When speaking with references from the candidate’s previous jobs, probe the exact details of what the goals were, what the person achieved, and how they achieved it. By focusing on fact-based as opposed to opinion-based questions, you can avoid personal biases of people who are friendly with the candidate.
Put Together an Offer That Seals the Deal
The market for growth talent is ultra-competitive, so you shouldn’t expect to hire an expert with a mediocre offer. Here is how to structure an attractive compensation package.
A growth marketer who wants to join your startup for the right reasons should be agreeable to something somewhat lower than a market-level salary, but you will need to make them whole as soon as you have raised additional financing.
To help you set the right expectations, we have benchmarked compensation levels for marketing hires at early-stage startups, designated as junior to mid-level roles in the chart below.
Offering equity serves three purposes. First, it aligns incentives for driving long-term growth and helps ensure the focus on building a process rather than going for quick, short-term wins.
Second, it helps motivate and retain entrepreneurial-minded growth marketers by empowering them with ownership and giving them a stake that could grow into something of significant value.
Finally, giving equity can help you compete with higher cash salaries offered by other companies. A typical equity offer for a growth marketer position is in the 0.5-2.0% range.
According to Glassdoor, almost 60% of job seekers rank benefits among their top considerations when evaluating a job opportunity. Which ones should you offer?
As an early-stage startup, you likely won’t be able to match generous 401k and health insurance packages from larger companies. Instead, your competitive advantage lies in being able to offer benefits that many other companies are unwilling to offer and that won’t cost you a dime.
By providing flexible work options, unlimited vacation time, and opportunities for side projects, you demonstrate to your potential hire that you are willing to accommodate their needs and trust them to take responsibility for their own time.
Close Your Growth Marketing Hire
You have to assume that the growth marketer you are hiring is looking at multiple opportunities, so if you only start thinking about closing at the end of your hiring process, it’s too late.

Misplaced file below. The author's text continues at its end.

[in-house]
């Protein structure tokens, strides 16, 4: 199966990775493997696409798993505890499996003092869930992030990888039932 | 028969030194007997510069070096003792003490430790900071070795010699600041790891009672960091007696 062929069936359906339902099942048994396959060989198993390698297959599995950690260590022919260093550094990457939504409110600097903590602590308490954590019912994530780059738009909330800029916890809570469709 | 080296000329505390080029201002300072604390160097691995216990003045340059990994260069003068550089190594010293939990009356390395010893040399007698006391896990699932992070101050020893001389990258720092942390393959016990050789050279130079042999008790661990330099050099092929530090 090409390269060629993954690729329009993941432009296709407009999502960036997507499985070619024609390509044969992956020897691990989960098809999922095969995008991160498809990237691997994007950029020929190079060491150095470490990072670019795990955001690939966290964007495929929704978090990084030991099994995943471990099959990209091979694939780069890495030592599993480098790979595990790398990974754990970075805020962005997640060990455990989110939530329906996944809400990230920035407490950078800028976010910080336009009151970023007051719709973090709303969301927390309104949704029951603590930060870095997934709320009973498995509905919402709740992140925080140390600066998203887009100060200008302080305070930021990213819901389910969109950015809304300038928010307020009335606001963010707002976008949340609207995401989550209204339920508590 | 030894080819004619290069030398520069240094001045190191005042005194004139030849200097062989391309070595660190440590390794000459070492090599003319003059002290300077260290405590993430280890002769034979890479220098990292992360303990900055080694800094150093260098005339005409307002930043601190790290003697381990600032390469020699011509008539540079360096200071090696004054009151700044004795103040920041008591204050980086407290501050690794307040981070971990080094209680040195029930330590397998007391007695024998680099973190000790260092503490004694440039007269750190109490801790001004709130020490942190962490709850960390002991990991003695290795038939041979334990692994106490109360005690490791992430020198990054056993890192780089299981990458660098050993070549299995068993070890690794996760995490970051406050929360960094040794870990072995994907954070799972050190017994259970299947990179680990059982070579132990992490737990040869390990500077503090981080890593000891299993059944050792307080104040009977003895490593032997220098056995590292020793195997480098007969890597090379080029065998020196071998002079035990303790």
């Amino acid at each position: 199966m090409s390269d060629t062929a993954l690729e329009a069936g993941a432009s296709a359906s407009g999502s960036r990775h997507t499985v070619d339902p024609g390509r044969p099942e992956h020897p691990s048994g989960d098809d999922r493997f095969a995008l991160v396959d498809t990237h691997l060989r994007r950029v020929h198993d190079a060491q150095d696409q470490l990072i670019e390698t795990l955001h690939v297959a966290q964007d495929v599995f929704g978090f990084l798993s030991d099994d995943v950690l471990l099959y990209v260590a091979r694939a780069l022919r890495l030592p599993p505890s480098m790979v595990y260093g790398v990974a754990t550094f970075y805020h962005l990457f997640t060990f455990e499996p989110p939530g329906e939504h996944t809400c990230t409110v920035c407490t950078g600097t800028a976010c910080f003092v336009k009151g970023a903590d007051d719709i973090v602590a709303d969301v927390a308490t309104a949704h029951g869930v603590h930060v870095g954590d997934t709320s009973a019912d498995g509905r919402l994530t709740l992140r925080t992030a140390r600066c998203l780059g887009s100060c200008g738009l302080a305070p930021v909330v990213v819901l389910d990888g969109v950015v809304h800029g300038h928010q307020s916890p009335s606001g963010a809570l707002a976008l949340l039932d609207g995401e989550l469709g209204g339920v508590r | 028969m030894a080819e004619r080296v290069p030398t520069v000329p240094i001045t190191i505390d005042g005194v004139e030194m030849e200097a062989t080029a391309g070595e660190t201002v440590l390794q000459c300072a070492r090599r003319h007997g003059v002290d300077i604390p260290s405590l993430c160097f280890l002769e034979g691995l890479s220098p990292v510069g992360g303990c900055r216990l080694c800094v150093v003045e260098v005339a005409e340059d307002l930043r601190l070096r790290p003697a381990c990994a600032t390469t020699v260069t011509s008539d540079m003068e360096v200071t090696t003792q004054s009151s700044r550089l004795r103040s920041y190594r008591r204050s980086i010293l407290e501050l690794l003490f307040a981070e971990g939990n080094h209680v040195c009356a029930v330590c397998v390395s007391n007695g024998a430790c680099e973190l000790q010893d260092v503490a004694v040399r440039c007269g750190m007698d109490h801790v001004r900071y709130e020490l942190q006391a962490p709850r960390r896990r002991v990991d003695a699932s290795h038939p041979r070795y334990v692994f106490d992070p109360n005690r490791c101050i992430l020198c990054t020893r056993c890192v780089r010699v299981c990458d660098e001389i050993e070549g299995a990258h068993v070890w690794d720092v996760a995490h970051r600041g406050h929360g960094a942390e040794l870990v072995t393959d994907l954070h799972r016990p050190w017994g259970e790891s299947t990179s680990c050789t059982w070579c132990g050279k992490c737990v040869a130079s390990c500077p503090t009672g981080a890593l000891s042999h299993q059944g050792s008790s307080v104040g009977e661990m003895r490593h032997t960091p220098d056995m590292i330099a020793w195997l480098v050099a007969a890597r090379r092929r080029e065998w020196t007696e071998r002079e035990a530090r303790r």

Here are some things you can do to make sure that you cross the finish line.
Sell, Sell, Sell
Startup founders believe they are building something amazing and tend to expect potential hires to be champing at the bit. That’s almost never the case. It’s your job to get them excited about the opportunity and give them reasons to join.
Professional growth, impact, the strength of your team, and your mission and culture will drive the decision for the right candidate, so those are the things you want to emphasize in the hiring process.
Create a Great Candidate Experience
While the alternatives the candidate may be considering are out of your hands, candidate experience is something you can control. Studies have found that organizations that invest in strong candidate experience improve their quality of hires by 70%.
Infuse a personal touch as much as possible to make candidates feel important. Take the time to answer their questions about the company, the team, and the role at every step of the process. Communicate promptly, schedule everything flawlessly, and give them honest feedback.
Listen to the candidate throughout the process to understand how they make a decision and what specific areas you need to address in order to have a successful close.
That’s exactly what tipped the scales in Help Scout’s favor when they hired Suneet Bhatt as their Head of Growth:
It came down to a handful of companies and in the beginning Help Scout was the company I knew the least about and by the end they had impressed me the most because they kept surprising me, kept delivering, and their values really shone through. They treated me incredibly well, they gave me a lot of time to transition out of [my previous job] and they were really thoughtful about my needs and my adjusting to being remote.
While you don’t want to be hasty with your process, you should move quickly and decisively. Whether it is scheduling an interview or making and communicating your decision, a fast-paced process sends a powerful signal that you are confident and value the candidate’s time.
Research indicates that the top 10% of candidates are often gone from the marketplace within 10 days. The longer you drag out the hiring process, the more time the candidate has to explore other opportunities and the greater the chance that they will go somewhere else.
Follow This Process, and You’ll Find an Amazing Growth Marketer
Hiring the right people is the key to scaling your business. Hiring a killer growth marketer, in particular, can be a game-changer, which is why startups and established companies alike are hunting for that scarce talent.
We’ll be the first to tell you that hiring a great marketer is tough, but it shouldn’t be a crapshoot. To find one who is a keeper, you need to follow the fundamentals of a high-quality recruiting process, plus a little extra, or risk losing both time and money.
What has been your experience in hiring growth marketers? Facing any challenges I can help you with? Share in the comments below.